The message further informed the House nays on the amendment. And I call attention Mr. SCHENCK. No, sir; I move the pre
that the Senate had passed a resolution (S. R. to the fact that the previous question exhausted vious question on the pending amendment.
No. 69) making an appropriation to enable the 'itself on the amendment preceding this.
Mr. "CONKLING. "The gentleman, then,
President to negotiate treaties with certain In-. The SPEAKER pro tempore. The Chair, refuses to allow an explanation to be made.
dian tribes, in which he was directed to ask the upon reflection, thinks that the previous ques- We will see whether we can carry out the
concurrence of the House. tion has exhausted itself and does not cover understanding of the House or not.
REORGANIZATION OF THE ARMY-AGAIN. this amendment. The Clerk is of a different The question was taken on the demand for Mr.CONKLING. Everybody will see, assumopinion, and the Chair followed that.
the previous question; and there were-ayes | ing that the three months' pay would be due, Mr. SCHENCK. It was not understood that 31, noes 61.
that the expense would not be so great as if the previous question covered this amendment. So the previous question was not seconded. we continued the regular pay of all these men
The SPEAKER pro tempore. The Chair Mr. CONKLING. I wish to detain the || pending the selection. Again, I am informed rules that the amendment is open to debate. House but for a moment. And I wish first to that a muster-out and a muster-in, as a simultaMr. SCHENCK. Would it be in order to
repel entirely the insinuation made again by neous act, would not involve this three months' stop discussion on this section? I have no the chairman of the Committee on Military pay. objection to amendments being offered and Affairs that any assault is intended upon these Now, if I can get the attention of the mem
wounded officers. It must have been repeated, || bers of this House, I ask them to consider for The SPEAKER, (resuming the chair.) The I think, for the benefit of the galleries here and a moment the utter insignificance of the exHouse is not in Committee of the Whole, and the galleries elsewhere; because I hope no pense of which we are speaking. I have had debate is limited to fifteen minutes. The pre- gentleman upon this floor is to be frightened a computation made, approximating certainly vious question being applied to any section cuts from his propriety or sense by the repetition as nearly as I can arrive at it by consulting off any member froin amending it.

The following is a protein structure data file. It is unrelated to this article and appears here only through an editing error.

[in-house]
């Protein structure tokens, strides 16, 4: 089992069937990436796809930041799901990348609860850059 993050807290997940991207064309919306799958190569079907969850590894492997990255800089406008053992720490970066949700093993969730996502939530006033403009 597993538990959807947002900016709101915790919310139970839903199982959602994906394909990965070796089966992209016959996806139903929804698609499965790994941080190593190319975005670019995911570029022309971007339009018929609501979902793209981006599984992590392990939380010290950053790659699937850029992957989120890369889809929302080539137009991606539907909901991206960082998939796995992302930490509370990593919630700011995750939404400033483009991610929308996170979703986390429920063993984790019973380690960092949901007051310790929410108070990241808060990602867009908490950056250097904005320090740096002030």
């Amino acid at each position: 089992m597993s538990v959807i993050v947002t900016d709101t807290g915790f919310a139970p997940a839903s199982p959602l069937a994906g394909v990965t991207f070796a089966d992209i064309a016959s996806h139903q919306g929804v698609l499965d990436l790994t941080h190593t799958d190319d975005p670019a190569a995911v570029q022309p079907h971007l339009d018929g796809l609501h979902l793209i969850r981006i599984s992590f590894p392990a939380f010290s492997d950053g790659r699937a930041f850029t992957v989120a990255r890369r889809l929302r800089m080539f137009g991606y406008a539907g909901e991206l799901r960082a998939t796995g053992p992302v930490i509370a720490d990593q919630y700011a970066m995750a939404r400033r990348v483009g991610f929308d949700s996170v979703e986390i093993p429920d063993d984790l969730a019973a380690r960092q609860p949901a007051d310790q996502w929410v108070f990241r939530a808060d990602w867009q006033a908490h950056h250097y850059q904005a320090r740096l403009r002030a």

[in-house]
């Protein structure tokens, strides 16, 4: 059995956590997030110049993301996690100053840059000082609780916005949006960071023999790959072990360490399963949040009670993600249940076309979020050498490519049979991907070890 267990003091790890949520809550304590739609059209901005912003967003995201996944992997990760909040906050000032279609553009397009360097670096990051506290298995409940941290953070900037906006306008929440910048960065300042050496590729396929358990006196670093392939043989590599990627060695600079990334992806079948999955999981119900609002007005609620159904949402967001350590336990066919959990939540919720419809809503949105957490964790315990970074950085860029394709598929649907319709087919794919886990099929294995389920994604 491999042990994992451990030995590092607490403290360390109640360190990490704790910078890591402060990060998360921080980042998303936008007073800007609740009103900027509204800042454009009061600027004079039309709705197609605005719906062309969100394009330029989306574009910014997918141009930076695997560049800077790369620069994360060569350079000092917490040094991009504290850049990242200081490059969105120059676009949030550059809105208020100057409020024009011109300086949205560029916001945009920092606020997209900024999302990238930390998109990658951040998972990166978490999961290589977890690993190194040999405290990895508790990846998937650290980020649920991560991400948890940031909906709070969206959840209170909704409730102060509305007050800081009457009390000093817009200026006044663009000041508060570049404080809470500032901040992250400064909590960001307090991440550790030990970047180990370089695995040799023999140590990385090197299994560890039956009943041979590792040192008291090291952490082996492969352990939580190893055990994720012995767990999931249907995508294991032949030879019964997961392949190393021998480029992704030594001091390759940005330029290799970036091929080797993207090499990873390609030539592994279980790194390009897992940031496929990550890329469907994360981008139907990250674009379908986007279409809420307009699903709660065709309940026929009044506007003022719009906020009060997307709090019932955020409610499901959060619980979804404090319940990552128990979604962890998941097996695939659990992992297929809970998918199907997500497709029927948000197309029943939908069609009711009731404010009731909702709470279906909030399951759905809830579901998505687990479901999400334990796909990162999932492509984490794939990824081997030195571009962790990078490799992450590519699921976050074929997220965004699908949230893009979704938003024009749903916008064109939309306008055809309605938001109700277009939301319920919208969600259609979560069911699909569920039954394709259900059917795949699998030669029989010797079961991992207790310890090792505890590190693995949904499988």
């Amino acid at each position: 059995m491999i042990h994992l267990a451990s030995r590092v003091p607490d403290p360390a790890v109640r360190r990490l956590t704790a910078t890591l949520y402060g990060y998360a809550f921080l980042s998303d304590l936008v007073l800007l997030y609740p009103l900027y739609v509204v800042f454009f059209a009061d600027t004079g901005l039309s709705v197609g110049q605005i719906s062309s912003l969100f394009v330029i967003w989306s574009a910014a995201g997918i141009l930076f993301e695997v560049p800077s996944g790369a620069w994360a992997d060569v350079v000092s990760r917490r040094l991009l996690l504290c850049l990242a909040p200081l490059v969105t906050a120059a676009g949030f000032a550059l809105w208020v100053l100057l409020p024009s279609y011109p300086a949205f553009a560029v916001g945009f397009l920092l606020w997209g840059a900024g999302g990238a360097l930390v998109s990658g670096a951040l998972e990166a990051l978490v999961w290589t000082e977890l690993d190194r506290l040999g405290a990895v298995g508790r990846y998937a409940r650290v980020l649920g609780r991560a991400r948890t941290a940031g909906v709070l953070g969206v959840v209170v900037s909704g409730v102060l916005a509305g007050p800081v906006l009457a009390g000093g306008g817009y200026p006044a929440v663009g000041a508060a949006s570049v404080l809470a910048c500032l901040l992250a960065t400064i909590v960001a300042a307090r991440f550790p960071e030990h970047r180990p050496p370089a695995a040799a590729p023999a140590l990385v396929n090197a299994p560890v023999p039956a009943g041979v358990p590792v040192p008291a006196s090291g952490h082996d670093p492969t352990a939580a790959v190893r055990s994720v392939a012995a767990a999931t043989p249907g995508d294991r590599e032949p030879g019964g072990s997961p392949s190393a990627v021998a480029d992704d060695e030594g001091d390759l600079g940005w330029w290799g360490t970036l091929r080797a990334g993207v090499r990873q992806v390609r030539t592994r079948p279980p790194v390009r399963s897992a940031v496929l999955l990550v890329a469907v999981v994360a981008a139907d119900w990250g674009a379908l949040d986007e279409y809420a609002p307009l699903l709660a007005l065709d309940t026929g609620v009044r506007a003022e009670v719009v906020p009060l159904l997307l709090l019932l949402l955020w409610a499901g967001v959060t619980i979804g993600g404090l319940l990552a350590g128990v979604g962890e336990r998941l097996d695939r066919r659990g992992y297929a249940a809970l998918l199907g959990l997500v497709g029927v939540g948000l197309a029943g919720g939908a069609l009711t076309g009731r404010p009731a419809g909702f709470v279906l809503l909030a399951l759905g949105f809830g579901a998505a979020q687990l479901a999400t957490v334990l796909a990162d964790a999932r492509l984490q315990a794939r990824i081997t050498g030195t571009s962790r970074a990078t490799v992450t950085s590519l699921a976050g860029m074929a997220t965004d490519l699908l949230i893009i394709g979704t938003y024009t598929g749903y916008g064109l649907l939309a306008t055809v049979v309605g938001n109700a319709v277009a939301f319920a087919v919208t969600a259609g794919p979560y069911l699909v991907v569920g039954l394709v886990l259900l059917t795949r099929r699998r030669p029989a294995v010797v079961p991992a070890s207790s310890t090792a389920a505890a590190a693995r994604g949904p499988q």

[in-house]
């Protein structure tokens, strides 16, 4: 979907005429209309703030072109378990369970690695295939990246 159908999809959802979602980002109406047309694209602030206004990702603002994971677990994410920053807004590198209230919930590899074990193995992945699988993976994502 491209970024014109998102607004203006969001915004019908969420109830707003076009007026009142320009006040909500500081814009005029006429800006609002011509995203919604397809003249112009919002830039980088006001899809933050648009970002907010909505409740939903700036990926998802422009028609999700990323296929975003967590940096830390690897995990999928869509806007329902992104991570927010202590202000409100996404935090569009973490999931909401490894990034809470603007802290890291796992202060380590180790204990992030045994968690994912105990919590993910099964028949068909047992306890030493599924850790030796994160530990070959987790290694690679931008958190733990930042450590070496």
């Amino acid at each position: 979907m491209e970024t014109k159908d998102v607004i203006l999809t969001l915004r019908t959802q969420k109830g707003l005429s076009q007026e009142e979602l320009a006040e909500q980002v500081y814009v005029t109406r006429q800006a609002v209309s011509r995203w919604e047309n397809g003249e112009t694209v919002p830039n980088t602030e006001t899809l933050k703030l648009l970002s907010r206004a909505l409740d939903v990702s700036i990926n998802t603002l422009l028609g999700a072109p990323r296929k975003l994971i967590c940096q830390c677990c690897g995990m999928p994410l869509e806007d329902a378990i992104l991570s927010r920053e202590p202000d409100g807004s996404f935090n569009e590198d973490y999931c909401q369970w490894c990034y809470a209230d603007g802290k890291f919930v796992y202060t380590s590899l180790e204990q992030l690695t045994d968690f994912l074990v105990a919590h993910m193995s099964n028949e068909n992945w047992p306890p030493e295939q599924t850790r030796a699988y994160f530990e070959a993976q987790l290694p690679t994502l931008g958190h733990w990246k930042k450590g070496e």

of a statement which has no foundation what- gentlemen who know, which shows that there by the section by the operation of the previous erer in fact. An assault upon whom? The cannot be fewer than two hundred thousand question and go on to the next.
House has consented to retain this provision men and officers in the country who have Mr. SCHENCK. My object is to stop the upon the guarantee--for it comes to that-of served in the armies of the Republic, and who interminable discussion.
the chairman of the Committee on Military have become disabled by wounds or disease. The SPEAKER. The gentlemen may ar- Affairs that impartiality, in theory and in sub- Now, in these ten regiments there are three rive at that object if the House will consent that stance, is to be preserved in the dispensation hundred and sixty commissions, or in the debate shall be considered as in Committee of of these commissions. How? By putting upon proportion of about one commission to each the Whole, and allow fifteen minutes for and a par the wounded officers and soldiers of the forty disabled officers and soldiers in the counagainst each amendment. Then, when debate ll country; by not making a distinction in favor try. So that if the distribution of these offices
should be made according to an impartial rule corps, or its continuance or connection with
as to embody in a legislative act our instrucof selection, there would be about nine com- the Army in any capacity whatever, to submit tions that there must be some haste in clearmissions to be given to the three lyndred and to thewmen of that corps the question whether | ing them out of the way before it shall be confifty or four hundred officers of the Veteran | or not they would vote to be mustered out and sidered whether any of them are to be retained Reserve corps not now provided for. There- go home. The result was precisely what would in the service, or clearing out of the way as fore, the point made by the gentleman from follow if you were to submit such a question to many of them as do not happen at this moPennsylvania, (Mr. STEVENS,] results in just the vote of any regiment, brigade, or division ment to be employed. this, that there may be incurred the expense
of the Arm
the crew of sailors on board Then, again, the language of the amendof mustering out nine men who will be mus- any vessel in our Navy. There is not a body of ment is who were not necessarily employed.” tered in again. And that can be provided for soldiers or sailors in our service who would not Now, who, after all, is to determine the meanby the insertion of a word or two in some sub- vote themselves out for å holiday if they had | ing of that word “necessarily?”' So long as sequent section of the bill.